Petrocosmea barbata flower
I'll start my posts about Petrocosmeas with the species that often is the first to begin blooming for me each autumn. This year, all of my Pets are blooming earlier than usual, and P. barbata once again kicked the season off in grand style! Petrocosmea barbata is one of the newer Petrocosmea species brought into cultivation only within the last ten years or so. While it's flowers are not the showiest or largest of the Pet species, it does hold a certain charm and "daintiness" that the other species lack. It has a number of characteristics that set it apart.
P. barbata forms a smaller, and less symmetrical rosette than most Pets. The leaves are unique in the genus in that they are reniform, or fan shaped...much like a ginko leaf. The center of this species can be a tight cluster of cupped and curled young leaves, covered in silvery hairs, giving some who grow African violets the impression that the plant may have a cyclamen mite infestation. Often, the outer leaves will yellow and wither, leaving only this tight little cluster of green center leaves throughout the late winter and early spring season. Then, in mid to late spring, they open up and start to enlarge, and the plant will quickly form a larger, more open rosette. It tends to bloom in late summer or early autumn for me here in Pennsylvania. The flowers often open white, and may darken to a pale lavender purple color with a pale yellow spot at the base of the throat. The photo above is a good representation of the typical P. barbata flower. Flowers are short lived, only lasting five or six days before dropping.
Two years ago, one of several little plantlets that had formed from leaf cuttings of my only plant, began to grow larger and had larger leaves, of a slightly different shape from the mother plant. I set this little guy aside as a "keeper". As it bloomed, there was hardly a normal flower on the plant. All of the flowers either had extra petals or were peloric (rounded, radially symmetrical). The flowers were slightly smaller than normal, but the plant flowered more heavily and the flowers also had a larger and deeper yellow blotch in the throat than the mother plant. I've kept this clone now for three bloom cycles and have decided it is indeed superior in several respects to it's mother. I've given it the cultivar name 'Keystone'. Below is a photo of a single flower, and of the whole plant in flower this season. The plant forms a rosette that is noticeably fuller and larger than it's mother and also has leaves of a different shape, often irregularly shaped. I find it easier to grow than it's mother also. I hope that the new cultivar will be a popular addition to the collections of Pet lovers! I am propagating it now for distribution.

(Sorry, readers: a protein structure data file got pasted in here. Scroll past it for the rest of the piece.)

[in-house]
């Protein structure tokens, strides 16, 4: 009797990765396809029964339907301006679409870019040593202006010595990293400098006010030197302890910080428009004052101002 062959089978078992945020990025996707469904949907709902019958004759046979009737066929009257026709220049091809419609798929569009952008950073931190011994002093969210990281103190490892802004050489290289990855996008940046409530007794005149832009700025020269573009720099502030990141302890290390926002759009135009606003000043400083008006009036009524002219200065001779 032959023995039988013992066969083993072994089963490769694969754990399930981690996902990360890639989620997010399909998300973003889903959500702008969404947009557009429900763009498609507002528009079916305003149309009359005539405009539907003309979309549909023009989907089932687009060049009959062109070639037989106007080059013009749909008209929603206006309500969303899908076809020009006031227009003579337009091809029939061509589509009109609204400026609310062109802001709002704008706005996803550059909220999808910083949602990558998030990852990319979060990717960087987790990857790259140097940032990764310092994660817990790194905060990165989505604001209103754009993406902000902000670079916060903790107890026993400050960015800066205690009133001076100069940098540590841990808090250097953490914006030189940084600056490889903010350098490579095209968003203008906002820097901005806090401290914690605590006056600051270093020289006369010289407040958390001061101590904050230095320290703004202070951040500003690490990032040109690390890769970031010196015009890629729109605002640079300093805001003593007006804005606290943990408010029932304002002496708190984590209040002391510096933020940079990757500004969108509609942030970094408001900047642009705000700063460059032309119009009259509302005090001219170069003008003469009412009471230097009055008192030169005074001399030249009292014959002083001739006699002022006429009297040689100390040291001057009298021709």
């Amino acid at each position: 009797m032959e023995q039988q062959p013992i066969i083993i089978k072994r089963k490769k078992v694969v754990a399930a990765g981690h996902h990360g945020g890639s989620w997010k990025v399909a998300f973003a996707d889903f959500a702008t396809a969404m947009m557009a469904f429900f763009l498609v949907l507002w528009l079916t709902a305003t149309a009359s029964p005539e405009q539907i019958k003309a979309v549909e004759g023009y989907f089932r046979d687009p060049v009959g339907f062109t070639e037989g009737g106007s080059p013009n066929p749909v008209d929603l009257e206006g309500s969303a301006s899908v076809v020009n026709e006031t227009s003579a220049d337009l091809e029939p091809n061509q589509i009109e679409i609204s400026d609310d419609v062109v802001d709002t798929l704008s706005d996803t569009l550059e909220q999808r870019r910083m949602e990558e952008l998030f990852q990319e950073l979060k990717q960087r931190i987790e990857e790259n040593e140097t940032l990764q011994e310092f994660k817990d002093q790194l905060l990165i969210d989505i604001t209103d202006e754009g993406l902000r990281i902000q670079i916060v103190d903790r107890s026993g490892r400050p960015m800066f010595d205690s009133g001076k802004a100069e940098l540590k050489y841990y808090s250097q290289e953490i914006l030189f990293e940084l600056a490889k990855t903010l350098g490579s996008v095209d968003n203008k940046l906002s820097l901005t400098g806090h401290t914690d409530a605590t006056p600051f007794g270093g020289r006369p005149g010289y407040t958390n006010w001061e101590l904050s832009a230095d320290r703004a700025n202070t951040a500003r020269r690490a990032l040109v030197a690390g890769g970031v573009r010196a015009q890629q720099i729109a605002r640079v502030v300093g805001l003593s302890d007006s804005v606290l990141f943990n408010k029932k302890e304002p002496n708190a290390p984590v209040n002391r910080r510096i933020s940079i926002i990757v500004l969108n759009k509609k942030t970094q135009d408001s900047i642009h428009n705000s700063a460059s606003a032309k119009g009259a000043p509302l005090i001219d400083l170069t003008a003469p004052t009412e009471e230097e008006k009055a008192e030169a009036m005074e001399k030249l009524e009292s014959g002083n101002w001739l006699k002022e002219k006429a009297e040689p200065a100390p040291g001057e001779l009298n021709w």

My hope is to also use P. barbata 'Keystone' in my hybridizing program with the goal of getting more yellow in flowers, perhaps even solid yellow flowers, and flowers with extra petals or doubles. It's tendency to be a heavy bloomer will also support my hybridizing goal of Petrocosmeas that bloom more heavily and with a bloom season that starts earlier and lasts longer. This plants tendency to bloom in August, when many other Pets are not in flower, may help extend the bloom season for the genus.
Discovering this gem among the plantlets that propagated from the leaves of the same plant was a good example of why it is important to watch young plants closely for those that "behave" differently. Keep those, as they may grow up to represent a new mutation or sport.
I'm delighted with my new addition to my collection!